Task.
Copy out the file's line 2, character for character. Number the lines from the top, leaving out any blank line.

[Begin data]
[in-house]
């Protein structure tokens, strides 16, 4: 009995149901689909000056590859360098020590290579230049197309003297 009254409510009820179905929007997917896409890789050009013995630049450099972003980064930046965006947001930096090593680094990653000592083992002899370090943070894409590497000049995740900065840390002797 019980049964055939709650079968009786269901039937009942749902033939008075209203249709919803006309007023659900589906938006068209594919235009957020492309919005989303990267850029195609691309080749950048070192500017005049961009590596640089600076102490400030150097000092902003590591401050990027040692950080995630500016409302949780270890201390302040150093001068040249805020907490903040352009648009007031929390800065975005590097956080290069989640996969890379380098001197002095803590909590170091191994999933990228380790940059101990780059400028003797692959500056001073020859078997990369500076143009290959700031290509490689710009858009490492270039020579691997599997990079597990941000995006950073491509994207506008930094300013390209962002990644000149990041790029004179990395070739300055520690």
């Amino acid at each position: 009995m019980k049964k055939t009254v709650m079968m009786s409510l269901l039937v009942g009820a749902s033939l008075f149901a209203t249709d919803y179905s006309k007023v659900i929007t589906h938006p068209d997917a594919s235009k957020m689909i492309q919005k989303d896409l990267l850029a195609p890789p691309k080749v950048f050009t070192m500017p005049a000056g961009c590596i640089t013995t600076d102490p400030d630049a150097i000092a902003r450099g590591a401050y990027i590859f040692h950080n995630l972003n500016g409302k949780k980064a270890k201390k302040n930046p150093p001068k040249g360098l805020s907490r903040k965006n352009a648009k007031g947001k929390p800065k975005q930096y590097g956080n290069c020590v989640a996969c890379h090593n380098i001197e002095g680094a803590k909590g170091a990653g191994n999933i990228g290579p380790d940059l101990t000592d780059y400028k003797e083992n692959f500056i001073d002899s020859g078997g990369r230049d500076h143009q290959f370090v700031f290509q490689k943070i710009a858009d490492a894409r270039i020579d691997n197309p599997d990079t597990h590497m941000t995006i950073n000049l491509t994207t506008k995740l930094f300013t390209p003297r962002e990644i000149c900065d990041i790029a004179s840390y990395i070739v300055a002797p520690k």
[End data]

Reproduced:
């Protein structure tokens, strides 16, 4: 009995149901689909000056590859360098020590290579230049197309003297 009254409510009820179905929007997917896409890789050009013995630049450099972003980064930046965006947001930096090593680094990653000592083992002899370090943070894409590497000049995740900065840390002797 019980049964055939709650079968009786269901039937009942749902033939008075209203249709919803006309007023659900589906938006068209594919235009957020492309919005989303990267850029195609691309080749950048070192500017005049961009590596640089600076102490400030150097000092902003590591401050990027040692950080995630500016409302949780270890201390302040150093001068040249805020907490903040352009648009007031929390800065975005590097956080290069989640996969890379380098001197002095803590909590170091191994999933990228380790940059101990780059400028003797692959500056001073020859078997990369500076143009290959700031290509490689710009858009490492270039020579691997599997990079597990941000995006950073491509994207506008930094300013390209962002990644000149990041790029004179990395070739300055520690």